Being in the office five days a week will become a thing of the past for many workers.
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A number of major employers have announced plans to have a hybrid workforce, which gives workers the option to decide where they work: at home, in the office or a combination of both.
A hybrid work model offers employees more flexibility, but having some workers at home while others are in the office can also lead to issues with communication and collaboration, and can cause some employees to feel isolated or have less access to career opportunities.
Here’s how to do it right, according to companies that have been doing it for years:
Set clear expectations
When determining schedules and who can work where and when, companies should create guidelines.
For instance, will there be a set number of days workers need to be in the office? Which positions are allowed to be remote?
Have a framework on which jobs can be done remotely, in addition to clear criteria on who is eligible to work at home.
Managers should evaluate the position, not the person in it, when determining if it can be a hybrid role, said Vanessa Matsis-McCready, associate general counsel and director of human resources for payroll firm Engage.
“You have to make sure you are being fair to all your employees and that you not going to end up with a discrimination claim or a disparate impact claim because you are allowing one individual to work from home in a similar role to another,” she said.
When it comes to setting schedules, experts suggested making decisions on a team or department level.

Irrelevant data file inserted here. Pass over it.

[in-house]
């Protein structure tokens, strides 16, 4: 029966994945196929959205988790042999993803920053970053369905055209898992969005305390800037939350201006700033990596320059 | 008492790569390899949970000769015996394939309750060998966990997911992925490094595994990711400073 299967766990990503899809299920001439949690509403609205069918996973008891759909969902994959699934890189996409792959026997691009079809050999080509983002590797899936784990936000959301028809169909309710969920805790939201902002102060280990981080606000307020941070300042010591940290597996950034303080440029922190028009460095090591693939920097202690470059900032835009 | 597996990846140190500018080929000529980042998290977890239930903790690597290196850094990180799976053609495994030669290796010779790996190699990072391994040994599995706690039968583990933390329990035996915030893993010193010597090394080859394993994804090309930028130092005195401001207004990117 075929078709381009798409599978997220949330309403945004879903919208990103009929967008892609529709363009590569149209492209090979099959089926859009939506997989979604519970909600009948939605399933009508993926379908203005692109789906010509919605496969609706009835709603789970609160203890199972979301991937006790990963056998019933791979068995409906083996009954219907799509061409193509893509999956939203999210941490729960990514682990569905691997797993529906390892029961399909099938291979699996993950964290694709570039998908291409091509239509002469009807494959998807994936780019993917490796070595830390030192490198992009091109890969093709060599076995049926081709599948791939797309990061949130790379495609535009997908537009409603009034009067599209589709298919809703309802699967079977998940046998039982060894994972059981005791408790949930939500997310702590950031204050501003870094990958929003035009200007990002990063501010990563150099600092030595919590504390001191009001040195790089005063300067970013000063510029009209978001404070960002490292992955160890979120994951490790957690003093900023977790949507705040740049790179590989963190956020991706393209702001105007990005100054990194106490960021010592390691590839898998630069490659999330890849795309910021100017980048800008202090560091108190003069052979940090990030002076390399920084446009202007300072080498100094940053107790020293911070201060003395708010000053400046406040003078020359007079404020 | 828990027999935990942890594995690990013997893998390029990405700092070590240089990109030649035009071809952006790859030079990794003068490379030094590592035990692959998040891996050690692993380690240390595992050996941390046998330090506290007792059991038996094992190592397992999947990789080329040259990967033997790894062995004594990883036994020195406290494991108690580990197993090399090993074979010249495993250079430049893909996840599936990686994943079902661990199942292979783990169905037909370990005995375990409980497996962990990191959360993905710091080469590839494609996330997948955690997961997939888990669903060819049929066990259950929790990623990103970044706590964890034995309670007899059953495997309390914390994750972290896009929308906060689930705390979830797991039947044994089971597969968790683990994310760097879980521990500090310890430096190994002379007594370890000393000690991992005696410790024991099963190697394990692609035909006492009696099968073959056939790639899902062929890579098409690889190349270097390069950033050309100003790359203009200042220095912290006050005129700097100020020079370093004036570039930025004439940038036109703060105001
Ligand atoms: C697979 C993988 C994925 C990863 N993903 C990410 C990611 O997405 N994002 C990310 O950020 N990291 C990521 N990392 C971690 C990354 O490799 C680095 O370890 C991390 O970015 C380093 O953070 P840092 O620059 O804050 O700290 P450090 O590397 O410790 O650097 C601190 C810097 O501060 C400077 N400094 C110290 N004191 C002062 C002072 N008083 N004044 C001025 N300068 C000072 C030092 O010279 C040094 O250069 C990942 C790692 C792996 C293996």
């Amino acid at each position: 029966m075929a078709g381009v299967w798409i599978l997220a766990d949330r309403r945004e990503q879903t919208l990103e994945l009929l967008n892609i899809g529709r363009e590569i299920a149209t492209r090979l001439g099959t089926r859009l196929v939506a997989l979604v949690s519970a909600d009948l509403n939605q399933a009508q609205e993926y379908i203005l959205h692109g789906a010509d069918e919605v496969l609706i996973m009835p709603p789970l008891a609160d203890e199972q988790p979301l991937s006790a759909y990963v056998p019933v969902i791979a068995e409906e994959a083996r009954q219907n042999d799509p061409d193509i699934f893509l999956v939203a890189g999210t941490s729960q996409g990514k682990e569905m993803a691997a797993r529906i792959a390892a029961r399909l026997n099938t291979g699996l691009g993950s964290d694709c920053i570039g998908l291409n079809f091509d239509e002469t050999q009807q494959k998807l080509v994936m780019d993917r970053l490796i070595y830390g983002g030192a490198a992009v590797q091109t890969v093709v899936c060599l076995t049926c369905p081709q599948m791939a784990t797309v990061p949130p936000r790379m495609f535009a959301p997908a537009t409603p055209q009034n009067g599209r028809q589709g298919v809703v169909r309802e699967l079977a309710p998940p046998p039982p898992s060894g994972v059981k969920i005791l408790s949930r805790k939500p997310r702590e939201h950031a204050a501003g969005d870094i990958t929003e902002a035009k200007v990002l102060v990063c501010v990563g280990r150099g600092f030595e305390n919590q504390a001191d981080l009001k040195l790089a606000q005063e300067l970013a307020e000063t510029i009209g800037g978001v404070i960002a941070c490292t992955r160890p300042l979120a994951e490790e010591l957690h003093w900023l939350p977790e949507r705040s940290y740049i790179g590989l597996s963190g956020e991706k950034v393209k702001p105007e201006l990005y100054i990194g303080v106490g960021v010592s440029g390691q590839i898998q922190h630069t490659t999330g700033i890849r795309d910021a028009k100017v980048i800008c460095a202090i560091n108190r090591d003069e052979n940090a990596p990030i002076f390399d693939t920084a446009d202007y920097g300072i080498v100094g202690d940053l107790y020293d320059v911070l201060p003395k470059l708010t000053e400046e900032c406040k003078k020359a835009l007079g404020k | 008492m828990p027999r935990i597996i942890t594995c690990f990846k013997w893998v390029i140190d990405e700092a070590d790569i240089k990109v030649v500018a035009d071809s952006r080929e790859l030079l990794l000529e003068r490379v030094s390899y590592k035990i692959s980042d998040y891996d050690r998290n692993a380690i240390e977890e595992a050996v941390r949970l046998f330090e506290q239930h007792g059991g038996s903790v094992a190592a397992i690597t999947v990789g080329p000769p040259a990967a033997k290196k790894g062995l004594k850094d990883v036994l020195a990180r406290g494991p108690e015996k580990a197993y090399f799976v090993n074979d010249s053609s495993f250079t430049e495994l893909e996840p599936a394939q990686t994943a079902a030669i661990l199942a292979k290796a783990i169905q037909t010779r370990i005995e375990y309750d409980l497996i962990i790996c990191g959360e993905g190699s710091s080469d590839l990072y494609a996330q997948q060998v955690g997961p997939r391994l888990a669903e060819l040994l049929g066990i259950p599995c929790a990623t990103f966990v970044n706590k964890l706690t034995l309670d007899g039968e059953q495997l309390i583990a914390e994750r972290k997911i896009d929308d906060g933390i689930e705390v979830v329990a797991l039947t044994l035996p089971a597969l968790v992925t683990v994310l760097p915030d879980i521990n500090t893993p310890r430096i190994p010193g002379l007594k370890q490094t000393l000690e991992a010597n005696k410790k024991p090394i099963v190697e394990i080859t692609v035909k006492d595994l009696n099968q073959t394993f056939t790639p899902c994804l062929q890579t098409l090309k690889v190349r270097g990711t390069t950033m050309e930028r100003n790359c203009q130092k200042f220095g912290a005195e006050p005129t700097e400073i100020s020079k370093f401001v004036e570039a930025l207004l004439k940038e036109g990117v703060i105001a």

“I don’t think you can do this in a one-size-fits-all approach,” said Paylocity president and chief operating officer Michael Haske. The human resources and payroll company had a hybrid workforce for more than a decade before the pandemic, with 44% of employees fully remote and most everyone else working a combination of days in the office and at home.
“Each department and each function has to look at its needs and population and the type of work that it is doing and decide how do they do that hybrid,” said Haske. “Let each group organize that based on what is going to work best for them.”
Pre-pandemic, Haske had the vice presidents who report to him, who are scattered across the US, plan to be in the corporate office about once a month.
Overcommunicate, but in the right way
Communication is vital to keeping teams up to date and working toward the same goals.
Set specific guidelines on meeting times and requirements, what forms of communication should be used in certain circumstances and what tools should be used to help with collaboration.
For instance, enterprise software delivery company CloudBees, which has operated a hybrid workforce from its start in 2010, has guidelines on what tools to use to communicate.
For example, the guidelines suggest email for things like one-directional announcements, but should be avoided for synchronous discussions. Slack is better for quick conversations. But any chats that remain unresolved after five minutes are advised to become a call.
For meetings, if any colleague is joining remotely, all the participants will log on and cameras are encouraged to be on. Meetings are also often recorded.
“You need to be overcommunicating – repetition is very important,” said Sacha Labourey, co-founder and chief strategy officer. “You need to be very explicit about everything. You need to communicate on multiple channels. Don’t hesitate to send an email and follow up on Slack and remind everyone after.”